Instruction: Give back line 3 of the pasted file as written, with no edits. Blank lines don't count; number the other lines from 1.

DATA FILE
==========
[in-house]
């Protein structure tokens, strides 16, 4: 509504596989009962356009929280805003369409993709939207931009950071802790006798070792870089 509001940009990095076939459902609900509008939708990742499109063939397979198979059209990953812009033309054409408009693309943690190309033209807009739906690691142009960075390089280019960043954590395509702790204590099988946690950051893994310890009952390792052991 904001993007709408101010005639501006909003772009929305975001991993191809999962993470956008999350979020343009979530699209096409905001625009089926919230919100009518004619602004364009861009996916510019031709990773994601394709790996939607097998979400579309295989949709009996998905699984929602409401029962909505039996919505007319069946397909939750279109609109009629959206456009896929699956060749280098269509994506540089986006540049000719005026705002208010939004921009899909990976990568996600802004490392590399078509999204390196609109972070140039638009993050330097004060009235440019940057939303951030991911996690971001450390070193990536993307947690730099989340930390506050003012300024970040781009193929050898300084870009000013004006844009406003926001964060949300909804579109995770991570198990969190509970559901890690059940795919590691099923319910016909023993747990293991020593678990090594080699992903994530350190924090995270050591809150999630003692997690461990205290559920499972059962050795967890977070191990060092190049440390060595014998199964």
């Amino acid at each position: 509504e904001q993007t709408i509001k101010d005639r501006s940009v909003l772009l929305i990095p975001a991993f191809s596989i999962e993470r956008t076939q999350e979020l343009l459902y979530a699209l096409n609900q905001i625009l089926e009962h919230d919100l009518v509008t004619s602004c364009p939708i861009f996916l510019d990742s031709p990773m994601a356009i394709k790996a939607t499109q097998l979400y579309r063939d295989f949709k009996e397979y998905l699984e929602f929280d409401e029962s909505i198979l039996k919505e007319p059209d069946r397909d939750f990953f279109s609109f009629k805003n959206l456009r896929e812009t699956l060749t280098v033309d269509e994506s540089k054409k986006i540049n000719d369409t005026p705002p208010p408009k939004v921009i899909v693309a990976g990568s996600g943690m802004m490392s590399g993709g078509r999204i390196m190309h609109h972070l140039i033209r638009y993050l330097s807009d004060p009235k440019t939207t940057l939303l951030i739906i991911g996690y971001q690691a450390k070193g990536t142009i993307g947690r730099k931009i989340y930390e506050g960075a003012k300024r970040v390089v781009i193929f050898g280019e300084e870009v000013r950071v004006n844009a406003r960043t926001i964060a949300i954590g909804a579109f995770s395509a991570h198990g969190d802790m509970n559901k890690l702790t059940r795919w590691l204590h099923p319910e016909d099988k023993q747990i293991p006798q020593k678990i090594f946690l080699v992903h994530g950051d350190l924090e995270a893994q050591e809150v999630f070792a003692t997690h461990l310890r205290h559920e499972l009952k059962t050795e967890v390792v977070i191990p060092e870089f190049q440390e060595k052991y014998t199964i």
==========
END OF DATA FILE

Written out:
């Amino acid at each position: 509504e904001q993007t709408i509001k101010d005639r501006s940009v909003l772009l929305i990095p975001a991993f191809s596989i999962e993470r956008t076939q999350e979020l343009l459902y979530a699209l096409n609900q905001i625009l089926e009962h919230d919100l009518v509008t004619s602004c364009p939708i861009f996916l510019d990742s031709p990773m994601a356009i394709k790996a939607t499109q097998l979400y579309r063939d295989f949709k009996e397979y998905l699984e929602f929280d409401e029962s909505i198979l039996k919505e007319p059209d069946r397909d939750f990953f279109s609109f009629k805003n959206l456009r896929e812009t699956l060749t280098v033309d269509e994506s540089k054409k986006i540049n000719d369409t005026p705002p208010p408009k939004v921009i899909v693309a990976g990568s996600g943690m802004m490392s590399g993709g078509r999204i390196m190309h609109h972070l140039i033209r638009y993050l330097s807009d004060p009235k440019t939207t940057l939303l951030i739906i991911g996690y971001q690691a450390k070193g990536t142009i993307g947690r730099k931009i989340y930390e506050g960075a003012k300024r970040v390089v781009i193929f050898g280019e300084e870009v000013r950071v004006n844009a406003r960043t926001i964060a949300i954590g909804a579109f995770s395509a991570h198990g969190d802790m509970n559901k890690l702790t059940r795919w590691l204590h099923p319910e016909d099988k023993q747990i293991p006798q020593k678990i090594f946690l080699v992903h994530g950051d350190l924090e995270a893994q050591e809150v999630f070792a003692t997690h461990l310890r205290h559920e499972l009952k059962t050795e967890v390792v977070i191990p060092e870089f190049q440390e060595k052991y014998t199964i």